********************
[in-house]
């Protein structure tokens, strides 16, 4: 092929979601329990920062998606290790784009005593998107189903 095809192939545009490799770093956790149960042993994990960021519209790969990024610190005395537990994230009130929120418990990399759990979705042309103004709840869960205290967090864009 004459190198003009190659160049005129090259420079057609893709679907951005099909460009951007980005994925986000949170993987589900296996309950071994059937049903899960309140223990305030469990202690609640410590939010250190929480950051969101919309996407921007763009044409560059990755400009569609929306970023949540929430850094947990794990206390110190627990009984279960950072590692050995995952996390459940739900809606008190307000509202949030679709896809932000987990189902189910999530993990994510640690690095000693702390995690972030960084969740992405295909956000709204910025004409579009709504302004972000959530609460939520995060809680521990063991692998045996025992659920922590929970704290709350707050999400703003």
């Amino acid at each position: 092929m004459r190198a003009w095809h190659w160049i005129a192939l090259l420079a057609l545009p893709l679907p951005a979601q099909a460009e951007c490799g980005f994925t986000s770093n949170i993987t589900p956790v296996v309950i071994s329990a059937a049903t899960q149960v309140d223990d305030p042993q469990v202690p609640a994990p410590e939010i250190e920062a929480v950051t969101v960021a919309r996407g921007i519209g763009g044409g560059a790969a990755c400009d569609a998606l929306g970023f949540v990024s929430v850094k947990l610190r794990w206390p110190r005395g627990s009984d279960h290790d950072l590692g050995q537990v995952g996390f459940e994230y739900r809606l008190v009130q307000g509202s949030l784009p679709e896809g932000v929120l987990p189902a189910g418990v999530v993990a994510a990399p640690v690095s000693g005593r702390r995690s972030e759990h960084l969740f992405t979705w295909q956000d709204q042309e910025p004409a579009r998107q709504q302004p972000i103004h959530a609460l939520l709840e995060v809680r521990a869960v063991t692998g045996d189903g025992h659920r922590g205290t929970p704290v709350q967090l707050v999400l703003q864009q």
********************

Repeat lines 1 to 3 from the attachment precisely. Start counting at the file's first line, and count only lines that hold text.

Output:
[in-house]
């Protein structure tokens, strides 16, 4: 092929979601329990920062998606290790784009005593998107189903 095809192939545009490799770093956790149960042993994990960021519209790969990024610190005395537990994230009130929120418990990399759990979705042309103004709840869960205290967090864009 004459190198003009190659160049005129090259420079057609893709679907951005099909460009951007980005994925986000949170993987589900296996309950071994059937049903899960309140223990305030469990202690609640410590939010250190929480950051969101919309996407921007763009044409560059990755400009569609929306970023949540929430850094947990794990206390110190627990009984279960950072590692050995995952996390459940739900809606008190307000509202949030679709896809932000987990189902189910999530993990994510640690690095000693702390995690972030960084969740992405295909956000709204910025004409579009709504302004972000959530609460939520995060809680521990063991692998045996025992659920922590929970704290709350707050999400703003």
């Amino acid at each position: 092929m004459r190198a003009w095809h190659w160049i005129a192939l090259l420079a057609l545009p893709l679907p951005a979601q099909a460009e951007c490799g980005f994925t986000s770093n949170i993987t589900p956790v296996v309950i071994s329990a059937a049903t899960q149960v309140d223990d305030p042993q469990v202690p609640a994990p410590e939010i250190e920062a929480v950051t969101v960021a919309r996407g921007i519209g763009g044409g560059a790969a990755c400009d569609a998606l929306g970023f949540v990024s929430v850094k947990l610190r794990w206390p110190r005395g627990s009984d279960h290790d950072l590692g050995q537990v995952g996390f459940e994230y739900r809606l008190v009130q307000g509202s949030l784009p679709e896809g932000v929120l987990p189902a189910g418990v999530v993990a994510a990399p640690v690095s000693g005593r702390r995690s972030e759990h960084l969740f992405t979705w295909q956000d709204q042309e910025p004409a579009r998107q709504q302004p972000i103004h959530a609460l939520l709840e995060v809680r521990a869960v063991t692998g045996d189903g025992h659920r922590g205290t929970p704290v709350q967090l707050v999400l703003q864009q």